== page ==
The first part of the remedial conservation was to repair the damaged velvet elements. Silk habotai and a very fine nylon net were dyed to colour match using Lanaset ™ (a range of  metal complex and reactive dyes of proven fastness). The fragmented edge binding of the collar was carefully unpicked on one side only to give access to the back of the velvet lining. Dyed habotai cut to the collar shape was inserted behind the velvet, and the velvet was couched through onto this using a fine polyester thread. The fragmented edge binding was reset in position and covered with the net which served to support and hold the fragments in place and finish the edge of the collar. The velvet on the tab fastenings was also couched onto habotai. The button which would have held the tab fastenings closed  across the front of the garment was missing, so a simple silk-covered button was made and sewn in place. The original button would most likely have been horn and similar to those that held the reveres back to the shoulders.

It was decided that only the most damaged of the small areas of weakness on the Japanese ground fabric would be repaired as these were more cosmetic rather than structural. Where necessary these were couched through to the interlining which was one of the layers of construction.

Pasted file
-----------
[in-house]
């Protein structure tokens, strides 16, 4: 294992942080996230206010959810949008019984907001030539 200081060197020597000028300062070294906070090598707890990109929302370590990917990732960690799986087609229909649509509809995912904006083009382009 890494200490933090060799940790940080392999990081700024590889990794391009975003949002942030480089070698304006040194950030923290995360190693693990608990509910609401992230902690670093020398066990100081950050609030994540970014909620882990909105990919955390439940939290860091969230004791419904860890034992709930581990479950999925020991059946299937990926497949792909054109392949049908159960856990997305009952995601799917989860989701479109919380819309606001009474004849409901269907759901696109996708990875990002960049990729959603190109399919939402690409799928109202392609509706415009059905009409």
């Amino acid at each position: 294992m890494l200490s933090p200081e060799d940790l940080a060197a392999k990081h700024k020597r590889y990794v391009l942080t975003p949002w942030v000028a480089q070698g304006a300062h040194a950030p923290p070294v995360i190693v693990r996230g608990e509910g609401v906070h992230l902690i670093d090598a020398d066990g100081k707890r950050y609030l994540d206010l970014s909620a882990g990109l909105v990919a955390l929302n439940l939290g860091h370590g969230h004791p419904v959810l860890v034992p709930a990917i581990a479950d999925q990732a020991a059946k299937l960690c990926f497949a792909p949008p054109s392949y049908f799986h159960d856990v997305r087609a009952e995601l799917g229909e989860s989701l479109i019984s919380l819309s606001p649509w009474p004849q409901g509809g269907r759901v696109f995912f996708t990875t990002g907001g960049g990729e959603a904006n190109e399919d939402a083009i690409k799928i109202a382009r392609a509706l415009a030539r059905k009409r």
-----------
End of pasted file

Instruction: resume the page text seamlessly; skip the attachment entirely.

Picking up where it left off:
Figure 5. Jinbaori on display in Toshiba Gallery of Japanese Art. Photography by V

Figure 5. Jinbaori on display in Toshiba Gallery of Japanese Art (click image for larger version)

Attention was then turned to the disrupted and damaged feathers. Feathers are a keratin material; a term applied to chemically related protein materials such as scale, hoof, horn, nail and feathers. The amino acid composition is complex, but within the morphology adjacent protein chains associate with each other through hydrogen bonding. Most hydrogen bonds are disrupted at temperatures within the range of 40-60 C which is why steam is most successful at relaxing keratin materials. It was therefore decided to lightly steam the feathers and to gently manipulate them by hand as they relaxed, in order to straighten and re-lay them in their appropriate configuration on the garment. It was possible to re-attach some of the shed fronds to the larger feathers. These were relocated onto the feather shaft from where they had broken away and adhered with a small spot of Mowilith 50 ™ in acetone, mixed thickly and used in the manner of a contact adhesive. It was not possible to re-fix the smaller feather fragments.

Once the conservation was complete, the Jinbaori was slid onto the support mount and stand taking care to avoid any further disruption to the feathers. It is currently on display in the Toshiba Gallery of Japanese art (Figure 5).

Acknowledgements

I should like to thank Greg Irvine of the Far Eastern Department.

Suppliers

Silk: Habotai, William Bennett and Sons, Higher Hillgate, Stockport, Cheshire

Vilene: John Lewis, Oxford Street, London W1A 1EX

Lanaset: Ciba Geigy, 01625 421933

Mowilith: Harlow Chemical Company Ltd, Temple Fields, Harlow, Essex CM20 2BH